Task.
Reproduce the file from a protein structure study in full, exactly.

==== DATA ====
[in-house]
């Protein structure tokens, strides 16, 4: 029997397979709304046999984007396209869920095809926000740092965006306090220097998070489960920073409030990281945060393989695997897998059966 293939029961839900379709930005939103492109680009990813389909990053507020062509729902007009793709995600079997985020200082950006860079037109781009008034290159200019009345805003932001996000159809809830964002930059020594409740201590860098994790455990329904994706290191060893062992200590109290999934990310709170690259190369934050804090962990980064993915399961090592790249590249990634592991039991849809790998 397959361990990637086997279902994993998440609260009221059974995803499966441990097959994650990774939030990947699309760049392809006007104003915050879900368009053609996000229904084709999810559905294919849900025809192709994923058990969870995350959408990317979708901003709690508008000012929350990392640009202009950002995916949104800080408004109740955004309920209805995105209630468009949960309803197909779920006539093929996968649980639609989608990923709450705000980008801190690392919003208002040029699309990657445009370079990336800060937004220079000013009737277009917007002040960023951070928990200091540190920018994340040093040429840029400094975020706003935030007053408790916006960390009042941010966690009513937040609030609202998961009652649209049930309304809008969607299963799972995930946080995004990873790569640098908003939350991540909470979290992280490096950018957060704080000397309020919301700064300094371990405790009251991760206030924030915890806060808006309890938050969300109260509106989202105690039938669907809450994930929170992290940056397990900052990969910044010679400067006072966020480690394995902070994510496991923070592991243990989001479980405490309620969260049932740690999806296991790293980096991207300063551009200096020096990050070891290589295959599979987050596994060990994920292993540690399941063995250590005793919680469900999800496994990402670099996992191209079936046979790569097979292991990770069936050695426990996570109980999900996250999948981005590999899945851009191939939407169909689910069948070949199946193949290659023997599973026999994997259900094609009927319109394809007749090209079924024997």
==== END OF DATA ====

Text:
[in-house]
């Protein structure tokens, strides 16, 4: 029997397979709304046999984007396209869920095809926000740092965006306090220097998070489960920073409030990281945060393989695997897998059966 293939029961839900379709930005939103492109680009990813389909990053507020062509729902007009793709995600079997985020200082950006860079037109781009008034290159200019009345805003932001996000159809809830964002930059020594409740201590860098994790455990329904994706290191060893062992200590109290999934990310709170690259190369934050804090962990980064993915399961090592790249590249990634592991039991849809790998 397959361990990637086997279902994993998440609260009221059974995803499966441990097959994650990774939030990947699309760049392809006007104003915050879900368009053609996000229904084709999810559905294919849900025809192709994923058990969870995350959408990317979708901003709690508008000012929350990392640009202009950002995916949104800080408004109740955004309920209805995105209630468009949960309803197909779920006539093929996968649980639609989608990923709450705000980008801190690392919003208002040029699309990657445009370079990336800060937004220079000013009737277009917007002040960023951070928990200091540190920018994340040093040429840029400094975020706003935030007053408790916006960390009042941010966690009513937040609030609202998961009652649209049930309304809008969607299963799972995930946080995004990873790569640098908003939350991540909470979290992280490096950018957060704080000397309020919301700064300094371990405790009251991760206030924030915890806060808006309890938050969300109260509106989202105690039938669907809450994930929170992290940056397990900052990969910044010679400067006072966020480690394995902070994510496991923070592991243990989001479980405490309620969260049932740690999806296991790293980096991207300063551009200096020096990050070891290589295959599979987050596994060990994920292993540690399941063995250590005793919680469900999800496994990402670099996992191209079936046979790569097979292991990770069936050695426990996570109980999900996250999948981005590999899945851009191939939407169909689910069948070949199946193949290659023997599973026999994997259900094609009927319109394809007749090209079924024997």